Vintage Saints and Sinners by Karen Wright Marsh, Free for CAPC Members
In Vintage Saints and Sinners, Karen Wright Marsh manages to emphasize the vast goodness of spiritual giants while also humanizing them.
Much of contemporary evangelical worship music has been dominated by the synth-pop or rock sounds of groups like Hillsong. A refreshing alternative is found by worship group Heritage Hill. Driven by a strong cast of female vocals, the band’s EP Out of the Sea creates a sound relatively unique to the worship genre.
Heritage Hill is one of several groups that lead worship at Westside Church in Vancouver, British Columbia, but their music draws strongly on the American traditions of bluegrass, folk, and gospel. Westside’s website says of the group, “Their music will get your feet stomping and hands clapping.” They delve into each style across the EP, giving the album a distinctly Americana feel.For contemporary worship music with a fresh musical style, Out of the Sea by Heritage Hill is a welcome collection of songs.
Out of the Sea’s best moments are when the vocals are given center stage and the harmonies are allowed to shimmer. “Come All Ye Heavy Laden” is a soulful opener that sets the tone for the whole EP. Moments on “Sing Hallelujah” and “Death Is Dead” also sparkle. These moments lend themselves especially to communal singing, and in the setting of a service, I can see how Heritage Hill enables a community to join together in praise, each congregant finding their voice in the chorus.
Overall, though, the attempt to cover such a breadth of musical styles on a short seven-song EP leaves sonic ideas undeveloped and hurts its consistency. The instrumentals are sufficient in providing support, but lack the creativity to carry the music when the vocals aren’t present. Additional songs would have been welcomed, providing the artists with more room to develop their appealing style.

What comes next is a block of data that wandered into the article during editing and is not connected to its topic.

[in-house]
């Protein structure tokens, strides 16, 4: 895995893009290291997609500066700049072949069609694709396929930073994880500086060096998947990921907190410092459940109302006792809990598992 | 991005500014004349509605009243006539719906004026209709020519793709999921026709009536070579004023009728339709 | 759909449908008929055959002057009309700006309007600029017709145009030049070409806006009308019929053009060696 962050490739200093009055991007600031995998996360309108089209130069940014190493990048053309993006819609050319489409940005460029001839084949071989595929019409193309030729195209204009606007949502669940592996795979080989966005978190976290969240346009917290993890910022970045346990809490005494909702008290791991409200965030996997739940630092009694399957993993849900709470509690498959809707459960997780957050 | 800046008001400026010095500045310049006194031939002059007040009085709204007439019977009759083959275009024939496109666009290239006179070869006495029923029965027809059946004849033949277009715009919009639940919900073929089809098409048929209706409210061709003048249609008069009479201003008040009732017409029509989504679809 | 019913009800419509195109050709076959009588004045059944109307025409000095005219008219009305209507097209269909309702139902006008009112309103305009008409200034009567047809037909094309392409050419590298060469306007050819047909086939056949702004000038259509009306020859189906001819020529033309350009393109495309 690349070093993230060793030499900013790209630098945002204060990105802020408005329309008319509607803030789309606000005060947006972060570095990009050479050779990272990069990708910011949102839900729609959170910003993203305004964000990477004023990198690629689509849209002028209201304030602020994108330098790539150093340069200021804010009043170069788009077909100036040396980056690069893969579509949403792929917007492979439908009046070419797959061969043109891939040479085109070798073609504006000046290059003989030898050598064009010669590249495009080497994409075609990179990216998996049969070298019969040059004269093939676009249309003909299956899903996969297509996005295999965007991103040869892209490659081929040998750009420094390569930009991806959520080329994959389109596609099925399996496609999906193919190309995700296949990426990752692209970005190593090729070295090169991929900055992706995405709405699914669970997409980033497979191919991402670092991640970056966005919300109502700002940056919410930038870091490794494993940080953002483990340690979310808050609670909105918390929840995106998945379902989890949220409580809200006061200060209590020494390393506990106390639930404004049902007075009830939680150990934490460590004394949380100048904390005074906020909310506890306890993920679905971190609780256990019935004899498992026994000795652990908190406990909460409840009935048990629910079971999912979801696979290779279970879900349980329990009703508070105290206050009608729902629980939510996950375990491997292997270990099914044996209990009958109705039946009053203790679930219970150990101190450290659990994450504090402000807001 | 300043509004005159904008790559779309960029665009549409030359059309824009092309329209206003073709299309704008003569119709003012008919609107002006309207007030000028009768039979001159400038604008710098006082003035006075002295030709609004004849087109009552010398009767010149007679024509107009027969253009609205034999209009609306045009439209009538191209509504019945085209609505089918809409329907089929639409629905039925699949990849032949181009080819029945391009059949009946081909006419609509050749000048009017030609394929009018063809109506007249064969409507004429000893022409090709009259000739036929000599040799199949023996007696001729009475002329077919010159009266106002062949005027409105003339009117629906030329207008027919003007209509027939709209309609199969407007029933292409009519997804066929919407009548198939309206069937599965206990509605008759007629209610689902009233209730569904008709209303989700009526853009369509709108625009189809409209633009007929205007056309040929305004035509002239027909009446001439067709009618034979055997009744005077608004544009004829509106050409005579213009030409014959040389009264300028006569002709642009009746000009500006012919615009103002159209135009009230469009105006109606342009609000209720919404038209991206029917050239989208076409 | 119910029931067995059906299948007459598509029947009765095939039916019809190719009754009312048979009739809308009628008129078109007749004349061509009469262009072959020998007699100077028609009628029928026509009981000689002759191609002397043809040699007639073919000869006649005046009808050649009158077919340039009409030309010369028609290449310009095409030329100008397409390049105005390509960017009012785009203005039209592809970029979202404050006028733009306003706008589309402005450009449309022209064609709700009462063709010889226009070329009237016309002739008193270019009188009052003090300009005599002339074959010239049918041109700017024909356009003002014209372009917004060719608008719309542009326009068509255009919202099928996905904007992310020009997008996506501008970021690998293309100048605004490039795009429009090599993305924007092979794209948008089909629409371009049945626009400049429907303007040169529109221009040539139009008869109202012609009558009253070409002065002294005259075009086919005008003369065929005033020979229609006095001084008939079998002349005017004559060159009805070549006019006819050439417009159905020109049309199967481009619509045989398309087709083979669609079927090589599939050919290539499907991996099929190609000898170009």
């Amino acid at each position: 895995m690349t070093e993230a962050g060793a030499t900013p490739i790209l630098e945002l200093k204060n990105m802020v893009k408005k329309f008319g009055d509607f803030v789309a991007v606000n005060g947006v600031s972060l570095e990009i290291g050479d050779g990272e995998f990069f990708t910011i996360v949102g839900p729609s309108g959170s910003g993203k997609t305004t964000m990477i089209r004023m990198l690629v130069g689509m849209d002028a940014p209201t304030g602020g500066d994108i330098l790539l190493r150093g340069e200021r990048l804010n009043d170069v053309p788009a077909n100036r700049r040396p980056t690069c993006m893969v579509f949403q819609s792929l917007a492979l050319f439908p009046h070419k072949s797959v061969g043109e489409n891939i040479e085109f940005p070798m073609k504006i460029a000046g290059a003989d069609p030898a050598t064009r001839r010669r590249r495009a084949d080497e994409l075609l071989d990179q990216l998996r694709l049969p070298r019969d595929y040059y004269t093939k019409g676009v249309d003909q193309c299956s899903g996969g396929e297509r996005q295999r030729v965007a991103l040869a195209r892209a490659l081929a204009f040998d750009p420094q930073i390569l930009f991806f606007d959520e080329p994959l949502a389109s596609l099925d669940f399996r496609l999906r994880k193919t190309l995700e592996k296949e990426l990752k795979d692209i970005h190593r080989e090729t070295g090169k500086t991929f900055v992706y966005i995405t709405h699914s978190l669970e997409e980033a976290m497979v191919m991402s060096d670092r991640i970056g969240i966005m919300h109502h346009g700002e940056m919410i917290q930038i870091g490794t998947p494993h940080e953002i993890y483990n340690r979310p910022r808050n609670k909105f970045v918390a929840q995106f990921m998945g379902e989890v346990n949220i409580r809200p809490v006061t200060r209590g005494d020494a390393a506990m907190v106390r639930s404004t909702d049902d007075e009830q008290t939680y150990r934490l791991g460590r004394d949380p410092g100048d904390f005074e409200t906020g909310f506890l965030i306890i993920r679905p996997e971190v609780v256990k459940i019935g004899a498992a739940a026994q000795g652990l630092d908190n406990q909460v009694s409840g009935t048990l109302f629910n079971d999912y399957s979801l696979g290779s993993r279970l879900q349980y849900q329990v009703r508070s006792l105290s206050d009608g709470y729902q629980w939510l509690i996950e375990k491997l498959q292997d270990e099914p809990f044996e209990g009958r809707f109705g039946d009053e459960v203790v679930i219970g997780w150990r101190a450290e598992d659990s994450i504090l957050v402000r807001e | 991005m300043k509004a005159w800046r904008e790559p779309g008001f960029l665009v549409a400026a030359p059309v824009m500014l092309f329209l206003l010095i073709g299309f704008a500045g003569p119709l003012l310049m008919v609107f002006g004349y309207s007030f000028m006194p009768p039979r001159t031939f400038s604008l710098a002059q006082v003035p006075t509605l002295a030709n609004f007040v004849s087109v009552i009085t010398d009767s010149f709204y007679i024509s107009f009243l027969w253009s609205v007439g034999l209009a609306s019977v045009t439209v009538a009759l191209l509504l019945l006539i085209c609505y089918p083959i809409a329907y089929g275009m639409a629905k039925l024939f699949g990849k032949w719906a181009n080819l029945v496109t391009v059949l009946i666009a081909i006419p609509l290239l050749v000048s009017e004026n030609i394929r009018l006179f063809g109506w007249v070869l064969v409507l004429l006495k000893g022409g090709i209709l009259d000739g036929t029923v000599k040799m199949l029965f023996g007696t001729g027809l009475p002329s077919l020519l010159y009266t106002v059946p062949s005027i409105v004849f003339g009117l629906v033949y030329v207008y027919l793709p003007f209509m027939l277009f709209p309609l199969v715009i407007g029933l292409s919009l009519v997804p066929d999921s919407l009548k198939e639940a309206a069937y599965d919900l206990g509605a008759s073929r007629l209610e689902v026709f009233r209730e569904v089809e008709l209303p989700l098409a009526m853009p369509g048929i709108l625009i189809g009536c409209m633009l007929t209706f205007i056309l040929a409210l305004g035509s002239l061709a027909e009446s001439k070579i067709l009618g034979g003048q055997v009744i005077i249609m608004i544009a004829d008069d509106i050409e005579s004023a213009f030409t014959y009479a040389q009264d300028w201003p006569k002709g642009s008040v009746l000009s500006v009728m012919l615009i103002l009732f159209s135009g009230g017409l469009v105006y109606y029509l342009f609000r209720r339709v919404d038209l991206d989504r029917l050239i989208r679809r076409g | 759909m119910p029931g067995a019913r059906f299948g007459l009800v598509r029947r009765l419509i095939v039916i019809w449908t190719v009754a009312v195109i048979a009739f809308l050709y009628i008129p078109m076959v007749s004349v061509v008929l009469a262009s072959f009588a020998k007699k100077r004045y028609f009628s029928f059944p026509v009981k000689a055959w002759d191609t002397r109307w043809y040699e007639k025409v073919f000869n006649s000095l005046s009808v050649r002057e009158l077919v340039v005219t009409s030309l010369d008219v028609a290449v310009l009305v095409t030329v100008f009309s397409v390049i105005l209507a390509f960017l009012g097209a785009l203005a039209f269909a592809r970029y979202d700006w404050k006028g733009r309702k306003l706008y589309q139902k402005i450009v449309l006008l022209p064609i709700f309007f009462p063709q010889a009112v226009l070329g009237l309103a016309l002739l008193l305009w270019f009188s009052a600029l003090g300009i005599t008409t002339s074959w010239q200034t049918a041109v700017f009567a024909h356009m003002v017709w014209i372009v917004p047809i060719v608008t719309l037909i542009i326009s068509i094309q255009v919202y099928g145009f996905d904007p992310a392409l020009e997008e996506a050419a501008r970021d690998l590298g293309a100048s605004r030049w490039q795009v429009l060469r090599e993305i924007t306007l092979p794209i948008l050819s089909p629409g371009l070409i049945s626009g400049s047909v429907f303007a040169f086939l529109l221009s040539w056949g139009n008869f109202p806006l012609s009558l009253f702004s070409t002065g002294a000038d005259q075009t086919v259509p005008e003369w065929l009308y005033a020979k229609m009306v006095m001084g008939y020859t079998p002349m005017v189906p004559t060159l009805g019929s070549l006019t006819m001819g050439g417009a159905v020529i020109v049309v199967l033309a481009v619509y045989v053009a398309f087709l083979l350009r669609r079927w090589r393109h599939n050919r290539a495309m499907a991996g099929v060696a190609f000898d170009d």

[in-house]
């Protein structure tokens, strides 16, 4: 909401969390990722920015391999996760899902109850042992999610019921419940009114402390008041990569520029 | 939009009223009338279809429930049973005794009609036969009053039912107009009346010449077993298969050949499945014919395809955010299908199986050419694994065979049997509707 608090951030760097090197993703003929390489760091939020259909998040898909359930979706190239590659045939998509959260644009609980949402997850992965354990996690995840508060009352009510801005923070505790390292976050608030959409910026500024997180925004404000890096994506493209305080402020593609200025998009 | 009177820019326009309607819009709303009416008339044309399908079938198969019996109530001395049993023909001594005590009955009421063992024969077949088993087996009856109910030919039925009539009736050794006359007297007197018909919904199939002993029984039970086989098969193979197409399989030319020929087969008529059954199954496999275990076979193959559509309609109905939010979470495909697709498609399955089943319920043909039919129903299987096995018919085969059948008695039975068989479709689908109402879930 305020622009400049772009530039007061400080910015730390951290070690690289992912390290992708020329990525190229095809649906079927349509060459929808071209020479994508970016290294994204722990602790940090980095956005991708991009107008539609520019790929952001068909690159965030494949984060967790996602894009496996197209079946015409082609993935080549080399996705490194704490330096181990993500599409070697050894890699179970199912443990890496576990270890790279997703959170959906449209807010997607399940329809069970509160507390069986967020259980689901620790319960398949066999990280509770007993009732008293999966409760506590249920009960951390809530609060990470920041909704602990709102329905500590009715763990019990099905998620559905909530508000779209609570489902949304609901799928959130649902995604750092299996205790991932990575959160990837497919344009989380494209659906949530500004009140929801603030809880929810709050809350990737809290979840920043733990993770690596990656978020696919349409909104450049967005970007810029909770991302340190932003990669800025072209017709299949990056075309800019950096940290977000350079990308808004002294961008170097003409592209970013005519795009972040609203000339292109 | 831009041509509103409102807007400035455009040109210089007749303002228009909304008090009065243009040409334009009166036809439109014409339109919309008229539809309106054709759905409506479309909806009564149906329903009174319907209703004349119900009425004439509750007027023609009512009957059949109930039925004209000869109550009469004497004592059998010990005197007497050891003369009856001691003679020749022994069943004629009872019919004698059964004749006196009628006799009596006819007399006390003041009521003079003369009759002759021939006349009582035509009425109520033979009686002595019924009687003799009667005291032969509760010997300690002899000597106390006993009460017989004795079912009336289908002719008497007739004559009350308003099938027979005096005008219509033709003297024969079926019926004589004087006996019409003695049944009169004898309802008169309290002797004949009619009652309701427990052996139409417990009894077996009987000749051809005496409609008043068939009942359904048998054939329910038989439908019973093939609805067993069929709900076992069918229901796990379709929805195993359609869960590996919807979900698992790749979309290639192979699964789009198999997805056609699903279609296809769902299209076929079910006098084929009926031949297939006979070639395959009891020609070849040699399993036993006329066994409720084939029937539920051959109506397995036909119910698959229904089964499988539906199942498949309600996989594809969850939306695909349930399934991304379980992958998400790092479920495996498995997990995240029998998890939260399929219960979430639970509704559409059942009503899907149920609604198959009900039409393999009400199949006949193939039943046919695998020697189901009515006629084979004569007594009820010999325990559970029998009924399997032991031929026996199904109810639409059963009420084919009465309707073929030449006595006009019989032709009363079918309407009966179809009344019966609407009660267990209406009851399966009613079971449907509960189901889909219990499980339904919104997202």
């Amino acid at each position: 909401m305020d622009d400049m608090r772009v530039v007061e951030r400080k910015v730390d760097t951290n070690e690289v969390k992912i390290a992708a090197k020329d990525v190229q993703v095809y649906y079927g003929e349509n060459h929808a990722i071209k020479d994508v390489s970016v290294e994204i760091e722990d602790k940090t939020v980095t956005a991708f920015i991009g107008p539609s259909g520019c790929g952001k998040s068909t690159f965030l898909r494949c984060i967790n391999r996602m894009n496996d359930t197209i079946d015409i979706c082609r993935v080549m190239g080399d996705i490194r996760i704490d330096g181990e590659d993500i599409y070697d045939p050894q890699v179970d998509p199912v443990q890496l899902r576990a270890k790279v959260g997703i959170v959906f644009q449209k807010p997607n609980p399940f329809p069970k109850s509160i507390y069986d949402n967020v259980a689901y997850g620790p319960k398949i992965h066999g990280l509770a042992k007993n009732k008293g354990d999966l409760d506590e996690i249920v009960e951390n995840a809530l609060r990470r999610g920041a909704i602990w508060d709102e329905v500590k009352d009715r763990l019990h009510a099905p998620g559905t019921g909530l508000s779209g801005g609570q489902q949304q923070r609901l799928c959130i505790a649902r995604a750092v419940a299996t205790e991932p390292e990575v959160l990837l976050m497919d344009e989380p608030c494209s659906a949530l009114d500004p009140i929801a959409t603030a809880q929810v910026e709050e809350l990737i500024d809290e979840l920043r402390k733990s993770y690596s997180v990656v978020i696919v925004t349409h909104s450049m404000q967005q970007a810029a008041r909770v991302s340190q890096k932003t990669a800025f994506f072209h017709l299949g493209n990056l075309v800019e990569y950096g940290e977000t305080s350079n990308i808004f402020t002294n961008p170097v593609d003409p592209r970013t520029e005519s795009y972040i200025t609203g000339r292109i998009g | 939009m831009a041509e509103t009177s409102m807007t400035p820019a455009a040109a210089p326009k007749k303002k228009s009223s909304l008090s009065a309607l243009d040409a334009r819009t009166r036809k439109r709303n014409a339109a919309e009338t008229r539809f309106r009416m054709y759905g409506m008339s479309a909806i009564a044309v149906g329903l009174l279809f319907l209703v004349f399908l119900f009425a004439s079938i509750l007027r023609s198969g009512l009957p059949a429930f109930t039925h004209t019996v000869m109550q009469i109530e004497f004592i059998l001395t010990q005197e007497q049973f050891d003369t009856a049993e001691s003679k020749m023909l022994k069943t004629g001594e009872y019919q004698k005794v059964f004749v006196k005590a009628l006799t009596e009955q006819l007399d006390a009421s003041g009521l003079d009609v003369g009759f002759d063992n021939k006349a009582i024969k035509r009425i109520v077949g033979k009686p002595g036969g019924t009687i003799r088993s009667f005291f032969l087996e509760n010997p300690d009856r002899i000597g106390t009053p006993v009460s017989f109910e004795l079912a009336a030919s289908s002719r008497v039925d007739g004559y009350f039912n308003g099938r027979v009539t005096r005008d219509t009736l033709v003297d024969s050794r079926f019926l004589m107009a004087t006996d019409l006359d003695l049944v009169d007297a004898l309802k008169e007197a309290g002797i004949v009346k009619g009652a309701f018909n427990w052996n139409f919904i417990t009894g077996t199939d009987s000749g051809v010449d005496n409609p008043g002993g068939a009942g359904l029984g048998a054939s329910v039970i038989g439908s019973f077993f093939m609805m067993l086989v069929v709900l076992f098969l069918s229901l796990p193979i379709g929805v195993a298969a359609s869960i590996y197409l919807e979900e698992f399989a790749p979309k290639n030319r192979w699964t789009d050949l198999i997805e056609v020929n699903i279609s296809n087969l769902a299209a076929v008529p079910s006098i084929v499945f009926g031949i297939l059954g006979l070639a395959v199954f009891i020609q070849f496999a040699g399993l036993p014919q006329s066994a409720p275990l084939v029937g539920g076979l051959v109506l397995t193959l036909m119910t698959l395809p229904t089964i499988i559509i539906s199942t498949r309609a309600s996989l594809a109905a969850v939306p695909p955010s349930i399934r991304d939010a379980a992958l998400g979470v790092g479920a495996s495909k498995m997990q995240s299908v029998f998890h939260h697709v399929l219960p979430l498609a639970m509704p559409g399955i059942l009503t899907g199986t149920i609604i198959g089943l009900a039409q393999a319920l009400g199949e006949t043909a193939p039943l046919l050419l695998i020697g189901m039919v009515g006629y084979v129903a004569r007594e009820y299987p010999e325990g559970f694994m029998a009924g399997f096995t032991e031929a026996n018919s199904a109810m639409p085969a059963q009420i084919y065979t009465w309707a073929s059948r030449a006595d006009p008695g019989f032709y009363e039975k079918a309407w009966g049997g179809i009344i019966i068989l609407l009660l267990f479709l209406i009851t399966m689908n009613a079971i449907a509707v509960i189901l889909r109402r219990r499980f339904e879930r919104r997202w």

Out of the Sea fits the trend of renewed interest in folk music that’s grown over the past 10 years. Unfortunately, it also falls into some of the same traps other bands have landed. This isn’t worship music that has grown out of a unique culture and history and, therefore, carries a unique style. Heritage Hill simply takes the most recognizable aesthetic qualities of pop Americana and sets worship lyrics to that music. The sound is pleasant, but their music would be much more cohesive and creative if it was rooted in the tradition rather than merely copying it. Folk, bluegrass, and gospel all have unique musical and cultural histories that go far beyond foot stomping, banjo plucking, and soulful vocals. There is much more Heritage Hill could have explored in this album. Perhaps with Out of the Sea’s success, the band will be able to go deeper into the tradition on its second release.
Even so, for those looking for contemporary worship music with a fresh musical style, then Out of the Sea will be a welcome collection of songs. Hopefully more creators of worship music will follow the path that Heritage Hill has started down, bringing musical diversity that more accurately reflects the aesthetic diversity of the church body.
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